A young girl muses over the memorial to Michael Brown in the Canfield neighborhood of St. Louis.
Jermell speaks deliberately when he talks about his hometown. At six-two, well over 200 pounds, Jermell is an imposing figure. If he were to get angry, it would not be irrational to become afraid. He is also black, which carries with it stereotypes and biases that could, unfortunately, intensify that fear, even among the most open-minded people.
It’s a reality in America that is rarely if ever confronted or discussed. It’s fallen into an abyss of taboo — a place where conservatives and liberals alike claim colorblindness while still harboring subconscious biases against African Americans. The ongoing crisis in Ferguson, Missouri, has laid this problem out succinctly. Many are scrambling to understand this reality, its context, and its complicated and obscured history.
Jermell knows this all too well. Like many black Americans, he has his story. He has many stories. The shooting death of Micheal Brown was just the boiling point.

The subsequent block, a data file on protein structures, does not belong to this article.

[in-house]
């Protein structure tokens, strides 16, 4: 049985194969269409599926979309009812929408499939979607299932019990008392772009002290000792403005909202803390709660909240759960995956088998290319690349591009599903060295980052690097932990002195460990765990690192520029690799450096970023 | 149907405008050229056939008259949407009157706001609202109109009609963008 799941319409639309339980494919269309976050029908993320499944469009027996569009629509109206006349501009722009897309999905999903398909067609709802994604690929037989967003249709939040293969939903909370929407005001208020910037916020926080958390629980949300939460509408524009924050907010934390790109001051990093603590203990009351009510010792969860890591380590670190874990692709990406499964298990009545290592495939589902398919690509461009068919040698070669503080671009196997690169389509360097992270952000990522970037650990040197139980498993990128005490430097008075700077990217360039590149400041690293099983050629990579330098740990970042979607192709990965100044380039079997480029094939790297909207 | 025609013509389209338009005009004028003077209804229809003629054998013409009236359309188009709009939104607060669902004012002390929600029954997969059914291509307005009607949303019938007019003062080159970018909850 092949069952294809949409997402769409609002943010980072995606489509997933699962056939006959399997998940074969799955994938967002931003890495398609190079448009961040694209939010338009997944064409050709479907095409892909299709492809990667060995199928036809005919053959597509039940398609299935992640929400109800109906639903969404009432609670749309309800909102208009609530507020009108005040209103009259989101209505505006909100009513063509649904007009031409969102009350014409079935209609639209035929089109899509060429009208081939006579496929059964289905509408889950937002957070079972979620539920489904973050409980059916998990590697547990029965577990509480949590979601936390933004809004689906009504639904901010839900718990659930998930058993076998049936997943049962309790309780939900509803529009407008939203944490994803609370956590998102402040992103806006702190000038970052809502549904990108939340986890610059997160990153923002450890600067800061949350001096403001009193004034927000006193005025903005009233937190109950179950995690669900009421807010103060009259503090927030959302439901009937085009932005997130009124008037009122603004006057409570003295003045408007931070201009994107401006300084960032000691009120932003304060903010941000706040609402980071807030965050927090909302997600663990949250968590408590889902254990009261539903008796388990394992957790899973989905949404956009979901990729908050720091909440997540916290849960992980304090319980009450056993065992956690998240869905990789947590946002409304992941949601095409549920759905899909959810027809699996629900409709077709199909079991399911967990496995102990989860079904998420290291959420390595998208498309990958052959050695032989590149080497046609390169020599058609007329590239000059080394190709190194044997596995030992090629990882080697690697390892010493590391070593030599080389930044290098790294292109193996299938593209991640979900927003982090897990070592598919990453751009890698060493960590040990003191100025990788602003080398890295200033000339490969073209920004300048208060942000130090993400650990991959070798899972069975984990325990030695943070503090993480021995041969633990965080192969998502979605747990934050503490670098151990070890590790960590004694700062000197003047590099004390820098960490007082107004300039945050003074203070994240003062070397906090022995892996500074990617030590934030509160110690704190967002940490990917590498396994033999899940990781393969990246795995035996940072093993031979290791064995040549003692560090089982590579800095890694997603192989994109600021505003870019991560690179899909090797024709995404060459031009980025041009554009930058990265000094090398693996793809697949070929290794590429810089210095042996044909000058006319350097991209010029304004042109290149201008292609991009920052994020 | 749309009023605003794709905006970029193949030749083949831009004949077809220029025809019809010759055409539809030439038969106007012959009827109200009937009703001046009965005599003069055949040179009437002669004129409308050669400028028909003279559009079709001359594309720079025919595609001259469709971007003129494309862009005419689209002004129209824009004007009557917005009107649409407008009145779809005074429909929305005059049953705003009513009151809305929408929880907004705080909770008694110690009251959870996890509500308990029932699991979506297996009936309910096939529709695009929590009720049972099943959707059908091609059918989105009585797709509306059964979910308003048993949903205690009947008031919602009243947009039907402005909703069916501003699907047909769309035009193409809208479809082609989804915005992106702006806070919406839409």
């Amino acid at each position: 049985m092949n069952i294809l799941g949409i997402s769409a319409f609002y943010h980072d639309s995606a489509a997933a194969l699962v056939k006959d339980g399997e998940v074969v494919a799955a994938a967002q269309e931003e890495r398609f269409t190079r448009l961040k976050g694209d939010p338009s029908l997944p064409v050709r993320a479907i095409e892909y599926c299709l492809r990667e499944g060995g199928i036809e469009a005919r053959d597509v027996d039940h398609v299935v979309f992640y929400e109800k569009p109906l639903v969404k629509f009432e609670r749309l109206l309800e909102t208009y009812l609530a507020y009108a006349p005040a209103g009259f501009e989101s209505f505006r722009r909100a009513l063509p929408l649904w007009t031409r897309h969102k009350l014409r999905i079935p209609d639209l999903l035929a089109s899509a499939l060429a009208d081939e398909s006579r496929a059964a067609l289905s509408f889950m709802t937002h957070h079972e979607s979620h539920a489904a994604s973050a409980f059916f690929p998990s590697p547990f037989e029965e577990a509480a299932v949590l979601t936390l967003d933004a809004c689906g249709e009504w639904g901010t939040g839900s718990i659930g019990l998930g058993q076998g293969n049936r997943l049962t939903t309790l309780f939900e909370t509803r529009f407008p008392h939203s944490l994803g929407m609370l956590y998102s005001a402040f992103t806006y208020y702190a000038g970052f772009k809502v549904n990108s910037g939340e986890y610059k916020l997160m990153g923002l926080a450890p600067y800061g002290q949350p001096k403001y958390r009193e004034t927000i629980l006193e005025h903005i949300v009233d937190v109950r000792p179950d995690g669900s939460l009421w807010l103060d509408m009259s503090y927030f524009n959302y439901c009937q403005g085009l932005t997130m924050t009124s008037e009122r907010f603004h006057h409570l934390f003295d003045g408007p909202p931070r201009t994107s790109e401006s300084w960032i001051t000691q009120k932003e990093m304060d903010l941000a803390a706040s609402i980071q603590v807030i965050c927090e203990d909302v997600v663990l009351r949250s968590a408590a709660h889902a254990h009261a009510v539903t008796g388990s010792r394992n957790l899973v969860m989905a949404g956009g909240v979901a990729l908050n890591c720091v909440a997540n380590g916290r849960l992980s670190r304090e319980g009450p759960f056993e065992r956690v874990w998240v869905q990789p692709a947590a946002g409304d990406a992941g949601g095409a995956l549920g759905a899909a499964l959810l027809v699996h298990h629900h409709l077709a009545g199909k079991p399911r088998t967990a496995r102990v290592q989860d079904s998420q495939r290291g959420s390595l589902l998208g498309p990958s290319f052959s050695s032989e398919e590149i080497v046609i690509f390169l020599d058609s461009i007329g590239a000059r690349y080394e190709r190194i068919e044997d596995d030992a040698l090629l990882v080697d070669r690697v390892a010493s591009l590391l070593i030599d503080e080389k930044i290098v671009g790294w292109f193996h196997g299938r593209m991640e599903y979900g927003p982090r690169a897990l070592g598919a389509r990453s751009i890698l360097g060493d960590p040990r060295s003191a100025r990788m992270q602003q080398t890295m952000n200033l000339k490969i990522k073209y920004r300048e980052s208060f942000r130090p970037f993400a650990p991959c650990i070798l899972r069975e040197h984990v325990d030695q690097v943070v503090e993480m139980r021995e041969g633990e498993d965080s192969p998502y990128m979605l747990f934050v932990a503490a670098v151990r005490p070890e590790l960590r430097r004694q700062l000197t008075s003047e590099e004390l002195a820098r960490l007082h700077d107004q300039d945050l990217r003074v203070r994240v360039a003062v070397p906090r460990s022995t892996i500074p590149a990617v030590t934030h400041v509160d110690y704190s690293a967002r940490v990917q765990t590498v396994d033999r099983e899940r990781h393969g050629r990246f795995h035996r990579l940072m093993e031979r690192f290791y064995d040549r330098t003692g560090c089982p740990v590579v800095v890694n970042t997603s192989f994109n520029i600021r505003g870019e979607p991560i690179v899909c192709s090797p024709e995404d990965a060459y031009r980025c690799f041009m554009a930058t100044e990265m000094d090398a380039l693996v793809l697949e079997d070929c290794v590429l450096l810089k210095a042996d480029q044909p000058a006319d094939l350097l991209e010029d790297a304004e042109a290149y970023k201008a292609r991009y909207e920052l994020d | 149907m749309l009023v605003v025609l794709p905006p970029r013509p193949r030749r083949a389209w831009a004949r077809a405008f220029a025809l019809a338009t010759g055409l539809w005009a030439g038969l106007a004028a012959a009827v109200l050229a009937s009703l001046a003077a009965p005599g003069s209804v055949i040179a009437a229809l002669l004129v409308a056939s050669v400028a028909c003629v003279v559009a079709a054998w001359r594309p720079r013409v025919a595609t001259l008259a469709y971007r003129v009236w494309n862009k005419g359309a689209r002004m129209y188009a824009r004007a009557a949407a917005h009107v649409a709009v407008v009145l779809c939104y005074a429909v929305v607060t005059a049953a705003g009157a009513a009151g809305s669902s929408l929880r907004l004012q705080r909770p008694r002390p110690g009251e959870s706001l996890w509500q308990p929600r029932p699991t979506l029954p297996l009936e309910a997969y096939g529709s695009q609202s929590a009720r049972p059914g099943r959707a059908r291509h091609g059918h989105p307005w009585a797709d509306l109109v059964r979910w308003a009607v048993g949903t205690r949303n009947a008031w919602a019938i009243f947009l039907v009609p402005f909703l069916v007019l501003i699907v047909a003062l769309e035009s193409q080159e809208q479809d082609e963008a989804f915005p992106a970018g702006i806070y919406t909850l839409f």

He complains that some protesters have belittled the rioters for calling negative attention to what’s happening in Ferguson. He then juxtaposes that complaint against the arrival of famous figureheads and the attention of national media soon after the looting. For him, it was a means to an end.
“If you try to talk, nobody listens, so we had to do what we had to do,” the 27-year-old said.
Of course not all protesters agree with that assessment. But his point is hard to ignore – if the riots never happened, would media from around the world have gathered in Ferguson to report this story? Or would it simply have remained the story of the week, and fallen off the mainstream radar as soon as another story broke? Had looting not occurred, would it have been just another story about an unarmed black teenager being shot and killed by a police officer? Just another story? Just another story…
Read “Healing St. Louis Part 2: Criminal justice” tomorrow.